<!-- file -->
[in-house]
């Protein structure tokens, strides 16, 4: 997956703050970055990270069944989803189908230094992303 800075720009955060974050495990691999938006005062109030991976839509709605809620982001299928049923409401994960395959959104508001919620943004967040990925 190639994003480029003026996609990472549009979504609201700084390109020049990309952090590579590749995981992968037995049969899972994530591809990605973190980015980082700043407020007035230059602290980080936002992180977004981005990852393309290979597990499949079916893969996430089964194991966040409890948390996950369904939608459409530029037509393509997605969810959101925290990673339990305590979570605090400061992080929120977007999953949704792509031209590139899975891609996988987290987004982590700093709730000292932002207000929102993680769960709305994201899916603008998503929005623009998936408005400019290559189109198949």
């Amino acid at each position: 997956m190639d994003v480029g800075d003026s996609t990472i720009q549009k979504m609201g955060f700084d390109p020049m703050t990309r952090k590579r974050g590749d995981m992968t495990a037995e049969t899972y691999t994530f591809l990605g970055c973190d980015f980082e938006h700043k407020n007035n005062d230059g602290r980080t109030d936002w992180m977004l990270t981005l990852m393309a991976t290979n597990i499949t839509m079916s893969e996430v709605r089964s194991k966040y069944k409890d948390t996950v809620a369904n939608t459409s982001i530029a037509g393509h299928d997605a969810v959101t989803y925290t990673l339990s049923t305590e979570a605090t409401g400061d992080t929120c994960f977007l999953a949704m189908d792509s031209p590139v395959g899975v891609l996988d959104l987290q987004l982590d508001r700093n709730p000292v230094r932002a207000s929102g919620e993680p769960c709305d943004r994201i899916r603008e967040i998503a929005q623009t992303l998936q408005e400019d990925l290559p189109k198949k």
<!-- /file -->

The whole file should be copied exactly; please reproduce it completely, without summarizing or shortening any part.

[in-house]
């Protein structure tokens, strides 16, 4: 997956703050970055990270069944989803189908230094992303 800075720009955060974050495990691999938006005062109030991976839509709605809620982001299928049923409401994960395959959104508001919620943004967040990925 190639994003480029003026996609990472549009979504609201700084390109020049990309952090590579590749995981992968037995049969899972994530591809990605973190980015980082700043407020007035230059602290980080936002992180977004981005990852393309290979597990499949079916893969996430089964194991966040409890948390996950369904939608459409530029037509393509997605969810959101925290990673339990305590979570605090400061992080929120977007999953949704792509031209590139899975891609996988987290987004982590700093709730000292932002207000929102993680769960709305994201899916603008998503929005623009998936408005400019290559189109198949």
């Amino acid at each position: 997956m190639d994003v480029g800075d003026s996609t990472i720009q549009k979504m609201g955060f700084d390109p020049m703050t990309r952090k590579r974050g590749d995981m992968t495990a037995e049969t899972y691999t994530f591809l990605g970055c973190d980015f980082e938006h700043k407020n007035n005062d230059g602290r980080t109030d936002w992180m977004l990270t981005l990852m393309a991976t290979n597990i499949t839509m079916s893969e996430v709605r089964s194991k966040y069944k409890d948390t996950v809620a369904n939608t459409s982001i530029a037509g393509h299928d997605a969810v959101t989803y925290t990673l339990s049923t305590e979570a605090t409401g400061d992080t929120c994960f977007l999953a949704m189908d792509s031209p590139v395959g899975v891609l996988d959104l987290q987004l982590d508001r700093n709730p000292v230094r932002a207000s929102g919620e993680p769960c709305d943004r994201i899916r603008e967040i998503a929005q623009t992303l998936q408005e400019d990925l290559p189109k198949k």